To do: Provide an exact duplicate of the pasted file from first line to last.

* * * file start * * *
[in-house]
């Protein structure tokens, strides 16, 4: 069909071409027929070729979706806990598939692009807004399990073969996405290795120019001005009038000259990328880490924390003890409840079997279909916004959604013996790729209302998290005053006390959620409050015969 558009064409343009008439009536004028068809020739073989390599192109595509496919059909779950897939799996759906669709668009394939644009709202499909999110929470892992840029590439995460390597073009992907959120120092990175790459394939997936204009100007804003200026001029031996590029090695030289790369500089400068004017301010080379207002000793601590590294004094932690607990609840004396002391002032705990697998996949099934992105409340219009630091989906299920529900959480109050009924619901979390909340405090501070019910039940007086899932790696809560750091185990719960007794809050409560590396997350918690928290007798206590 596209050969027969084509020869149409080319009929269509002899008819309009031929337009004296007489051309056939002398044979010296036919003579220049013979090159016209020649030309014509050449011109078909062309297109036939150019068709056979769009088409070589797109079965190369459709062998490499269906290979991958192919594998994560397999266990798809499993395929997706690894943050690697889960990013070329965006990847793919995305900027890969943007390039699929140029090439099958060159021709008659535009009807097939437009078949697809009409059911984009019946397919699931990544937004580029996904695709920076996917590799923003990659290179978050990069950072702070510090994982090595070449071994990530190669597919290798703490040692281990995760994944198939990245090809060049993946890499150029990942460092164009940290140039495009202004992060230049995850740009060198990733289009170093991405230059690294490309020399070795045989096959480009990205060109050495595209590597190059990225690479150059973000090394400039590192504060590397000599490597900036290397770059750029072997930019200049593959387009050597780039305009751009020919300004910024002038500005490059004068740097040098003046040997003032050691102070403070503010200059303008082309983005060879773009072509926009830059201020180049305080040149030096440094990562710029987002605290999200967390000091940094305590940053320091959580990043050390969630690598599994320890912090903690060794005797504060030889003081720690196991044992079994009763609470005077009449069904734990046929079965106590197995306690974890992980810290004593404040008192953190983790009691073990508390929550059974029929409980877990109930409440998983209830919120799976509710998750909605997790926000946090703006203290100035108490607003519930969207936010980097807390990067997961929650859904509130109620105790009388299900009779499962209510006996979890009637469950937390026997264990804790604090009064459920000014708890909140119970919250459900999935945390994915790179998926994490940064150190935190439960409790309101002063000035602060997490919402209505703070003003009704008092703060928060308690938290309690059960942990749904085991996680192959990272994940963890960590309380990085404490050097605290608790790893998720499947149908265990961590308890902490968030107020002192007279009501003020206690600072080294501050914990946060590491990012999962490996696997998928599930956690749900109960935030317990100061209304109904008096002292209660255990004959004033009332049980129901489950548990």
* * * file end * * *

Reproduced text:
[in-house]
């Protein structure tokens, strides 16, 4: 069909071409027929070729979706806990598939692009807004399990073969996405290795120019001005009038000259990328880490924390003890409840079997279909916004959604013996790729209302998290005053006390959620409050015969 558009064409343009008439009536004028068809020739073989390599192109595509496919059909779950897939799996759906669709668009394939644009709202499909999110929470892992840029590439995460390597073009992907959120120092990175790459394939997936204009100007804003200026001029031996590029090695030289790369500089400068004017301010080379207002000793601590590294004094932690607990609840004396002391002032705990697998996949099934992105409340219009630091989906299920529900959480109050009924619901979390909340405090501070019910039940007086899932790696809560750091185990719960007794809050409560590396997350918690928290007798206590 596209050969027969084509020869149409080319009929269509002899008819309009031929337009004296007489051309056939002398044979010296036919003579220049013979090159016209020649030309014509050449011109078909062309297109036939150019068709056979769009088409070589797109079965190369459709062998490499269906290979991958192919594998994560397999266990798809499993395929997706690894943050690697889960990013070329965006990847793919995305900027890969943007390039699929140029090439099958060159021709008659535009009807097939437009078949697809009409059911984009019946397919699931990544937004580029996904695709920076996917590799923003990659290179978050990069950072702070510090994982090595070449071994990530190669597919290798703490040692281990995760994944198939990245090809060049993946890499150029990942460092164009940290140039495009202004992060230049995850740009060198990733289009170093991405230059690294490309020399070795045989096959480009990205060109050495595209590597190059990225690479150059973000090394400039590192504060590397000599490597900036290397770059750029072997930019200049593959387009050597780039305009751009020919300004910024002038500005490059004068740097040098003046040997003032050691102070403070503010200059303008082309983005060879773009072509926009830059201020180049305080040149030096440094990562710029987002605290999200967390000091940094305590940053320091959580990043050390969630690598599994320890912090903690060794005797504060030889003081720690196991044992079994009763609470005077009449069904734990046929079965106590197995306690974890992980810290004593404040008192953190983790009691073990508390929550059974029929409980877990109930409440998983209830919120799976509710998750909605997790926000946090703006203290100035108490607003519930969207936010980097807390990067997961929650859904509130109620105790009388299900009779499962209510006996979890009637469950937390026997264990804790604090009064459920000014708890909140119970919250459900999935945390994915790179998926994490940064150190935190439960409790309101002063000035602060997490919402209505703070003003009704008092703060928060308690938290309690059960942990749904085991996680192959990272994940963890960590309380990085404490050097605290608790790893998720499947149908265990961590308890902490968030107020002192007279009501003020206690600072080294501050914990946060590491990012999962490996696997998928599930956690749900109960935030317990100061209304109904008096002292209660255990004959004033009332049980129901489950548990």